Figure 7-1
Photo from Raising the Allosaur showing Pete DeRosa and sons loading the skull into a U-Haul truck.


Figure 7-2
Photo from Raising the Allosaur of the skull being loaded from Mt. Blanco Fossil Museum into a U-Haul truck.

Occasionally both a statement made is incorrect and the picture is an inaccurate representation of the narration. Phillips stated, “The next goal is to build a wooden sled, which will attach to the plastered skull thus stabilizing the fossil and enabling better mobility.”


Figure 8 – This image is shown when the narrator refers to a sled being built for the skull.

There are two things wrong with the narrator’s statement. First, the field jacket being shown is not of the skull but another smaller field jacket. Second, the narrator also describes a sled being built to stabilize the skull and give it better mobility. The wood pieces used to support the field jacket being shown is not a sled. The wooden structure helps prevent the plastered field jacket from craking and moving. A sled is mainly used to help move fossils out of hard to reach areas to where they can then easily be loaded and usually consist of a car hood or something strong and flat. Vertpaleo.org is a good reference of what materials are used to build a sled and how they are used. The skull field jacket was placed on a standard pallet to move it slowly down the hill and did have pieces of wood attached to the bottom so it could sit flat on the pallet (Figure 5-1). There were no sleds built for any of the allosaurus field jackets during this dig.44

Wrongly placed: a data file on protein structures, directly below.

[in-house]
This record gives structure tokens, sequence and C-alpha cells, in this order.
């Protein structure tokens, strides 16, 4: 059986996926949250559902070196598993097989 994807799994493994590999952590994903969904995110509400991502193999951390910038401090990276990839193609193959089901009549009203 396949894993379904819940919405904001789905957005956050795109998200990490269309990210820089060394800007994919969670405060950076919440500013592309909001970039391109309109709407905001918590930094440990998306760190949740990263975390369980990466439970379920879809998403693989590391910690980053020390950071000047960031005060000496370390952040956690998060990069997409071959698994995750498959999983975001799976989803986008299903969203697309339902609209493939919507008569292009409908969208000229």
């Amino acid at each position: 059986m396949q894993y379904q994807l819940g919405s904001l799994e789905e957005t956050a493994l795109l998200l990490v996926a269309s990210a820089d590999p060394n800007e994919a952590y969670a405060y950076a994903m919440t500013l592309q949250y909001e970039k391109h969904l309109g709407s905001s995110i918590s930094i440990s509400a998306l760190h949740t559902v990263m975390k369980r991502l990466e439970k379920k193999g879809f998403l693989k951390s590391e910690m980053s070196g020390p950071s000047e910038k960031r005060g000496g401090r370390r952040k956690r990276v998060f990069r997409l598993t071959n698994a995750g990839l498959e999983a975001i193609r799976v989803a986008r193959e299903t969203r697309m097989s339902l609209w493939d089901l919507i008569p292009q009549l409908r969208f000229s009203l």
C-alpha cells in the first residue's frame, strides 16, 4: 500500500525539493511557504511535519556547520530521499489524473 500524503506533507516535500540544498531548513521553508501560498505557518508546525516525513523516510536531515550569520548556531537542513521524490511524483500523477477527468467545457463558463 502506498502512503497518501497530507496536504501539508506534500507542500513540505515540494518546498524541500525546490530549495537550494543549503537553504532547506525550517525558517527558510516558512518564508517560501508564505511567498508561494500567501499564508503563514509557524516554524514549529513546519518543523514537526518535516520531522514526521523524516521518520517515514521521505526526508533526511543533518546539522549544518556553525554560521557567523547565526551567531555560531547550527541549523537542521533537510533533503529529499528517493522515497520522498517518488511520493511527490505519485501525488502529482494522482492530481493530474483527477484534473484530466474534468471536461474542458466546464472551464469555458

Phillips also asserts, “It will take 12 men, several tons of heavy equipment and three days to cut through the rock which they believe contains the skull.” It is not true that several tons of heavy equipment were used during the excavation. According to Jordan Hall, whose family provided several tools for this dig including the tent which is shown in the documentary, the tools used for this excavation were electric hammer drills, generators, air compressors and pneumatic hammers, but no heavy equipment. He stated that the term heavy equipment for an excavation would consist of something like a front loader or an excavator or perhaps a jackhammer, but would not be used to describe the tools previously mentioned. Hall did not believe all the tools that were used would weigh several tons combined.

The many mistakes and inaccuracies in Raising the Allosaur would not have been put forth or overlooked by veterans of paleontology. Vision Forum attorney Don Hart asserted in 2004 that Pete DeRosa worked along side with Phillips in editing the film44. Pete DeRosa could have easily corrected the many problems with the film’s handling of the excavation of the allosaurus. Pete DeRosa along with Mark and Peter all saw the various field jackets during the dig. It was Peter and Mark DeRosa along with Mr. Burns who drove the field jackets back to Taylor’s museum. The DeRosa family should all be very familiar with the skull field jacket as they all worked at removing the plaster jacket as seen in figure 9 below.


Figure 9
DeRosa children stand around the plastered allosaurus skull in the Vision Forum lab.

The allosaurus skull was not raised and transported as depicted in Vision Forum’s Raising the Allosaur. These examples are just some of the inaccuracies and misinformation that abound in Doug Phillip’s first documentary. It is grievous that the true story of this rare dinosaur was not told to the homeschool community. However, Lord willing, this will be remedied in due time…4

  1. Phillp Hall’s testimony444
  2. Terry Beh’s allosaurus article444444
  3. Phillp Hall’s testimony444
  4. Don Ensign’s journal entry mentioning the unloading of the allosaurus skull444
  5. Testimony of both Phillip and Jordan Hall444
  6. Testimony of Randy Gavin444